What might be happening also for you is a bad habit a lot of us do - stopping the gun - that is where the longer barrel can help. I did it today on some long range FITASC targets - moved my gun towards the target and stopped my swing as I pulled the trigger - result is a miss from behind
     
  5. tacxted

    tacxted Member

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    I need to work on smoothing out my mount. I noticed sometimes i would not fully mount the gun and my shots would be over target. Greg noticed this too.

    Greg was saying that also,(stopping the gun), he did a great job explaining the different lead types and timing for that shot, something about that shot I couldnt get right.
     
  6. SDC

    SDC Member

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    I've shot skeet with a set of ghost rings (and my favourite skeet gun is a rifle-sighted 870), so there's nothing wrong with either of them. They may not be the equipment the "pros" use, but a dead target is a dead target. The hardest part about skeet in the begining is remembering to sweep through the target and "feeling" the proper lead from each station, but once you connect on a shot, it becomes addictive :)
     
  7. tacxted

    tacxted Member

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    Im glad Im not the only person using non-traditional sights. Now is there anyone else using shorter barrels?

    Isn't that the truth SDC! Before my first taget I was nervous as heck. Greg threw the clay and I broke it first shot. I was hooked.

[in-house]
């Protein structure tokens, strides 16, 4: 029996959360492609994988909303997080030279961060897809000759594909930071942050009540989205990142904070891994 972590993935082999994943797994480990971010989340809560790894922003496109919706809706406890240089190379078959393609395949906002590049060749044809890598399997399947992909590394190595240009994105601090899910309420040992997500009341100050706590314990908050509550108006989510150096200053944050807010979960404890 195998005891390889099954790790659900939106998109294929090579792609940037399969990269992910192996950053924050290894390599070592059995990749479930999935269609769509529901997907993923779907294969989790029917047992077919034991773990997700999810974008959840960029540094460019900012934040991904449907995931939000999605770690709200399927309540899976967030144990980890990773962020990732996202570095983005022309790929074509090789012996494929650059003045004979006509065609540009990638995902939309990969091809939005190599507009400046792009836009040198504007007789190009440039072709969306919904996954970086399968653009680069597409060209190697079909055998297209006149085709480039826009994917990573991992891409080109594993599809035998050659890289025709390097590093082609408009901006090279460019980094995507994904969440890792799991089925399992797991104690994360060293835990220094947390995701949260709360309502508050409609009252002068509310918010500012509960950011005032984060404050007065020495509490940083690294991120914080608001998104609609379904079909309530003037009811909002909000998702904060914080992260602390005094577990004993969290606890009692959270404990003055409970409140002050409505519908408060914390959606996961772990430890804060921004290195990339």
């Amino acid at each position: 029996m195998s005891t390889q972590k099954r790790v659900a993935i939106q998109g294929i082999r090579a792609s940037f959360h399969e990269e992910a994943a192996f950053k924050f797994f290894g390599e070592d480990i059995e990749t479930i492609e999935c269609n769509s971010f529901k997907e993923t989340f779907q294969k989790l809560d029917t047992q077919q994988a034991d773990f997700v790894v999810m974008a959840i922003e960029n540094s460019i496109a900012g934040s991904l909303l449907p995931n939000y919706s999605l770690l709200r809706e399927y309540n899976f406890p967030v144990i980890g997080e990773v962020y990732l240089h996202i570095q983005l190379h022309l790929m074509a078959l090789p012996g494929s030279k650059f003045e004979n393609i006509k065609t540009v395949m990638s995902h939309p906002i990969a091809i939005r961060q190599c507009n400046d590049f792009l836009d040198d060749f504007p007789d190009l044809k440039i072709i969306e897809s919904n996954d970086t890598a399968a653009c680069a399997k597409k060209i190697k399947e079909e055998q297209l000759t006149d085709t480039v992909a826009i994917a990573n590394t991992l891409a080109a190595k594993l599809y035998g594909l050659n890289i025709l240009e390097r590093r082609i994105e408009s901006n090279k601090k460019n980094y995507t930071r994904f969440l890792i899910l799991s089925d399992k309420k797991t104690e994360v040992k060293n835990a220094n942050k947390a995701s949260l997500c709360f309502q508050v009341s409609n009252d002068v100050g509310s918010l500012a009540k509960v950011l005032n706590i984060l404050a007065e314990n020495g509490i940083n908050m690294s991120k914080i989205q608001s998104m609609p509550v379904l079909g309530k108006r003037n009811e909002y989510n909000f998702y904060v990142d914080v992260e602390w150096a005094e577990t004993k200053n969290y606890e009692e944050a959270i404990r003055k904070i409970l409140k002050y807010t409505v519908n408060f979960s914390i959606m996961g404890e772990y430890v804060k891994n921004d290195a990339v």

8. Red Cent

    Red Cent Member

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  9. oneounceload

    oneounceload member

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    If you spend your time looking at your sights and not at the target, you will miss way more than you hit. With dynamic targets, it is hand eye coordination.

    A golfer doesn't look at his golf club as he swings, neither does a baseball player his bat or a tennis player his racquet - all are focused on their respective targets - their eyes tell their brains when and how to move their hands to make it work. Shotgunning at clays or birds is about pointing, not aiming; let your eyes and brain take control
     
    Last edited: Oct 12, 2012
  10. LeonCarr

    LeonCarr Member

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    I once watched a Texas Game Warden break 25 of 25 in a round of skeet shooting a bead sighted 18 inch Remington 870P, with an extended magazine and a sidesaddle :).

    It can be done.

    Just my .02,
    LeonCarr
     
    Last edited: Oct 11, 2012
  11. DaleCooper51

    DaleCooper51 Member

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    It sounds like you found a nice place to shoot.

    Every so often I take my rifle sighted 870 out and shoot skeet. It's a lot of fun, but the sights do make it more difficult to focus hard on the bird. Best I have managed was a 21 with my riot gun. With the field barrel on it, I've run a number of straights.
     
  12. Virginian

    Virginian Member

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    You do not need a red dot sight, but an optical sight is an advantage - yes, even for wingshooting. With the target and the dot in the same focal plane it is a whole different ball game. You can see the target and the dot with no effort. They are not banned in sanctioned competitions for nothing. I say this as a former league high average skeet shooter, so I know how to shoot okay without a red dot too.
     
  13. tacxted

    tacxted Member

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    I will eventually buy a red dot for the shotgun but Im not buying for skeet only. I want a do-all 870, and eventually Ill finish my project.

    Thanks for the comments everyone!